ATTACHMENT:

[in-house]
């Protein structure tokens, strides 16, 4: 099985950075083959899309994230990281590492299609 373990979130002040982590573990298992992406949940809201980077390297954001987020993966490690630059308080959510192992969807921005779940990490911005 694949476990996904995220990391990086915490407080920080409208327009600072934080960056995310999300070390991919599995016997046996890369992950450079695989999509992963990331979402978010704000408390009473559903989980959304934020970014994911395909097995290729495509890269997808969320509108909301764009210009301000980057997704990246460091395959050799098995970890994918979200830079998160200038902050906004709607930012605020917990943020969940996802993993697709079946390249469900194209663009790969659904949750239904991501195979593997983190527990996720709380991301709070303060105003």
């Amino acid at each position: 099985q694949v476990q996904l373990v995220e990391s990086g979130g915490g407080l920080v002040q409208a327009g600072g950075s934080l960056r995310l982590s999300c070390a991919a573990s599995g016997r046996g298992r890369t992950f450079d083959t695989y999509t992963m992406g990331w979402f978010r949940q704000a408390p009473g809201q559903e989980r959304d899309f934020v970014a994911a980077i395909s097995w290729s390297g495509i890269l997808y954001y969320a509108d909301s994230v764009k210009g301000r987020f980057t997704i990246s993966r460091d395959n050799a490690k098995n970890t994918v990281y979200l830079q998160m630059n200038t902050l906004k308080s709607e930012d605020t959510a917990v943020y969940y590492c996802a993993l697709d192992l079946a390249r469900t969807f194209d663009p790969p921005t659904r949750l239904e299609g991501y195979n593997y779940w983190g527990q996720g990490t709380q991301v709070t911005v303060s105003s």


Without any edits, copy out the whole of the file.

[in-house]
């Protein structure tokens, strides 16, 4: 099985950075083959899309994230990281590492299609 373990979130002040982590573990298992992406949940809201980077390297954001987020993966490690630059308080959510192992969807921005779940990490911005 694949476990996904995220990391990086915490407080920080409208327009600072934080960056995310999300070390991919599995016997046996890369992950450079695989999509992963990331979402978010704000408390009473559903989980959304934020970014994911395909097995290729495509890269997808969320509108909301764009210009301000980057997704990246460091395959050799098995970890994918979200830079998160200038902050906004709607930012605020917990943020969940996802993993697709079946390249469900194209663009790969659904949750239904991501195979593997983190527990996720709380991301709070303060105003």
């Amino acid at each position: 099985q694949v476990q996904l373990v995220e990391s990086g979130g915490g407080l920080v002040q409208a327009g600072g950075s934080l960056r995310l982590s999300c070390a991919a573990s599995g016997r046996g298992r890369t992950f450079d083959t695989y999509t992963m992406g990331w979402f978010r949940q704000a408390p009473g809201q559903e989980r959304d899309f934020v970014a994911a980077i395909s097995w290729s390297g495509i890269l997808y954001y969320a509108d909301s994230v764009k210009g301000r987020f980057t997704i990246s993966r460091d395959n050799a490690k098995n970890t994918v990281y979200l830079q998160m630059n200038t902050l906004k308080s709607e930012d605020t959510a917990v943020y969940y590492c996802a993993l697709d192992l079946a390249r469900t969807f194209d663009p790969p921005t659904r949750l239904e299609g991501y195979n593997y779940w983190g527990q996720g990490t709380q991301v709070t911005v303060s105003s």